569. Language is an instrument. Its concepts are instruments. . . .

570. Concepts lead us to make investigations; are the expression of our interests, and direct our interests.

589. . . . (Luther: "Faith is under the left nipple.")

601. When I talk about this table,--am I remembering that this object is called a "table"?

604. It is easy to have a false picture of the processes called "recognizing"; as if recognizing always consisted in comparing two impressions with one another. It is as if I carried a picture of an object with me and used it to perform an identification of an object as the one represented by the picture. Our memory seems to us to be the agent of such a comparison, by preserving a picture of what has been seen before, or by allowing us to look into the past (as if down a spy-glass).

650. We say a dog is afraid his master will beat him; but not, he is afraid his master will beat him to-morrow. Why not?

Part II

Page 174: One can imagine an animal angry, frightened, unhappy, happy, startled. But hopeful? And why not?

Page 175: The words "the rose is red" are meaningless if the word "is" has the meaning "is identical with".--Does this mean: if you say this sentence and mean the "is" as the sign of identity, the sense disintegrates?

Page 194: I shall call the following figure, derived from Jastrow, the duck-rabbit. It can be seen as a rabbit's head or as a duck's.

Page 223: If a lion could talk, we could not understand him.

Page 225: . . . To say "The height of Mont Blanc depends on how one climbs it" would be queer. And one wants to compare 'ever more accurate measurement of length' with the nearer and nearer approach to an object. . . .
Profile Image for Randal Samstag.
92 reviews408 followers
January 26, 2013
Wittgenstein: Apostle, soldier, school teacher, hermit, mathematician, architect, inheritor of the Chair of the Moral Sciences Club from Moore at Cambridge, cousin of F. von Hayek, scion of the wealthiest (Jewish according to the Nuremberg laws) industrialist family in Austria who renounced his fortune. W was one of the most intimidating characters in the English philosophy scene. Take a look at Wittgenstein's Poker to get just how impossible a character he was.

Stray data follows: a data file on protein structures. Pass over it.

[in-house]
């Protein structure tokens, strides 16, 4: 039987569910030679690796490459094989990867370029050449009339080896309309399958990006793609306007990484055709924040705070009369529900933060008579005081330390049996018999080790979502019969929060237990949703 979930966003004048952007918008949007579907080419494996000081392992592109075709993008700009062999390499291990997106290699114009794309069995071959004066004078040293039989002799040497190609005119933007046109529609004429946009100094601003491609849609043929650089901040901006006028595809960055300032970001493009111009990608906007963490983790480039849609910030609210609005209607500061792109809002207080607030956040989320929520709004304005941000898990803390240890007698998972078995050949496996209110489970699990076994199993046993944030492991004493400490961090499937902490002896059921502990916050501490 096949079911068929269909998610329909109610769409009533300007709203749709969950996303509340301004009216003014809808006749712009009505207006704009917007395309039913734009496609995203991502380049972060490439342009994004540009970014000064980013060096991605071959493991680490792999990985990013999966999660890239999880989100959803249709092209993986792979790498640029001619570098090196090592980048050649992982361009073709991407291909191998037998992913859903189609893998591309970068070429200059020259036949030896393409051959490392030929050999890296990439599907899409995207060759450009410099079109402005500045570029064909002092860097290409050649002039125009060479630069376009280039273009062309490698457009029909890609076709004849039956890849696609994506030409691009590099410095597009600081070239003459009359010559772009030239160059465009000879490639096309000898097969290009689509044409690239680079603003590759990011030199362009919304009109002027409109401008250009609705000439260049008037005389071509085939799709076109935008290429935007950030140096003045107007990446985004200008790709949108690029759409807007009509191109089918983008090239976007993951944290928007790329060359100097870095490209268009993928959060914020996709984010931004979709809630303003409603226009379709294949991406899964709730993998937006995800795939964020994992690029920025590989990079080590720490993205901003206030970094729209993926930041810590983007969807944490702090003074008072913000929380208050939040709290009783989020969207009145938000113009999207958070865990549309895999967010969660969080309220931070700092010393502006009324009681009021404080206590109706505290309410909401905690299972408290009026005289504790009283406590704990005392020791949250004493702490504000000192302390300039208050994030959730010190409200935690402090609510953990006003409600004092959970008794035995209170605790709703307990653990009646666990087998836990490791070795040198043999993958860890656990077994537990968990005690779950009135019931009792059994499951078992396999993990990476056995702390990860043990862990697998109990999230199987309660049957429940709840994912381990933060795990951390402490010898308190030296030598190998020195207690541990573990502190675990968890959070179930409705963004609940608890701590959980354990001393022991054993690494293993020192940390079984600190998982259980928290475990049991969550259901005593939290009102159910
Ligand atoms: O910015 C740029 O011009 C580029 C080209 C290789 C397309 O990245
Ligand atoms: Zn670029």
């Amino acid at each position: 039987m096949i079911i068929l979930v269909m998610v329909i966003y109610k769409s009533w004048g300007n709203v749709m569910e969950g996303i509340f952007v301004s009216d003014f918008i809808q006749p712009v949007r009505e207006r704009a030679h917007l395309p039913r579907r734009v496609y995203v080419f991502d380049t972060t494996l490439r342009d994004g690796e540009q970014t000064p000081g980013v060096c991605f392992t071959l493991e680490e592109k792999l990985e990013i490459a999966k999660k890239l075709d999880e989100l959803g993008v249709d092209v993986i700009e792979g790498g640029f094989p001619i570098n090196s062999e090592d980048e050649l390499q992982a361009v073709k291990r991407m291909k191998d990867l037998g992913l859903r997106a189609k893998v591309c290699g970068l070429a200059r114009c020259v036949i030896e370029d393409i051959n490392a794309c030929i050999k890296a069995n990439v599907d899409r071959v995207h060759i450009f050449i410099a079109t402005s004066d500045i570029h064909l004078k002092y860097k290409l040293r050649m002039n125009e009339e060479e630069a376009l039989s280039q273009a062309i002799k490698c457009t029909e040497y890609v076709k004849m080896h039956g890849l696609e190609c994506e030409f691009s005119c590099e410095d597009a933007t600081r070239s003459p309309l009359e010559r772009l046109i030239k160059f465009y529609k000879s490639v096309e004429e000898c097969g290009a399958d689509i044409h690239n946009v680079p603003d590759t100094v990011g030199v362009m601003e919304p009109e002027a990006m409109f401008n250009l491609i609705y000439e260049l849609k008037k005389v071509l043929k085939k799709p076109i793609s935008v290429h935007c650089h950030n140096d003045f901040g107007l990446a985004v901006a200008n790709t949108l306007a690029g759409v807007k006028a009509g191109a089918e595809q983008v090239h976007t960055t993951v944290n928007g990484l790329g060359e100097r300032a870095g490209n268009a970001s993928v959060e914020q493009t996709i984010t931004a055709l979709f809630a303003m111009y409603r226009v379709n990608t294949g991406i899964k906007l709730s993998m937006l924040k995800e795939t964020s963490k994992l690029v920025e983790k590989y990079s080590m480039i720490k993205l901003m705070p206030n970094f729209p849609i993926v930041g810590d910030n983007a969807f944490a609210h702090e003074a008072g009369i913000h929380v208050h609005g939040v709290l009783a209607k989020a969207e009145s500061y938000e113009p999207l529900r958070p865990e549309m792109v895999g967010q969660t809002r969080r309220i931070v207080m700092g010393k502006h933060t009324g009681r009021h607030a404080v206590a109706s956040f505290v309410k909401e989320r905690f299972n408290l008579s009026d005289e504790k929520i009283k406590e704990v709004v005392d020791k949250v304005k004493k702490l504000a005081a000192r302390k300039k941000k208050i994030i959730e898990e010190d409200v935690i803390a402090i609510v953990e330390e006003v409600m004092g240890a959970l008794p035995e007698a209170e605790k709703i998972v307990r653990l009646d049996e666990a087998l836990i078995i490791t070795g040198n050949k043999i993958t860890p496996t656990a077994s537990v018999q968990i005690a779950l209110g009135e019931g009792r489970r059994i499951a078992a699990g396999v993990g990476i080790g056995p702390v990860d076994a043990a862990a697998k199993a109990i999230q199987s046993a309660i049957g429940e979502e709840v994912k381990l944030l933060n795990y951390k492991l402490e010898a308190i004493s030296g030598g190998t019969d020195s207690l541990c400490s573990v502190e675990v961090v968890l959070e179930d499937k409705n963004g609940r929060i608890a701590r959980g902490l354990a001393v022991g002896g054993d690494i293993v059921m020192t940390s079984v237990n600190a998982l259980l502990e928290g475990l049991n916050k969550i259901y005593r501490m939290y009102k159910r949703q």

W has influenced every significant philosopher that followed him. Remarkable in so many ways, perhaps foremost for his turning away from the views (the picture theory) expressed in the only book published during his lifetime, the Tractatus, which made him the revered Wunderkind of Logical Positivism. The Tractatus may be seen as a bizarre updating of Berkeley. The PI takes this theory to the woodshed. Any person who wishes to call herself educated in this century should have read at least the first 50 pages of the PI, which explain W's rejection of the picture theory in favor a theory of language games as the way to understand meaning. Russell, who wrote the introduction to the Tractatus never got it. If we try, we can.
Profile Image for Tim McIntosh.
59 reviews96 followers
July 27, 2011
Perhaps the most influential book of philosophy written in the 20th century. (It's only rival is likely Heidegger's Being and Time.) This is my third time reading this very technical book. Each time I read it two things happen: 1) The focus of the book seems more narrow. 2) The ramifications of the book seem more broad.

Wittgenstein asks: How does language operate? His answer: Not according to a logical superstructure but according to discrete "games", rules, and patterns. What does a word mean? Not according to dictionary definitions or logical relationships to objects, actions, or states-of-being. No, the meaning of words come from how the speaker uses the word. "Do not ask, 'What does it mean?'" says Wittgenstein, but "Look and see how it is used." What does the word "board" mean? It doesn't have a single meaning, but varies according to how it is used. Board game; board meeting; ten feet of board-lumber; "My bed is hard as a board"; sandwich-board. Each use elicits a different meaning that changes, not merely by context, but by use.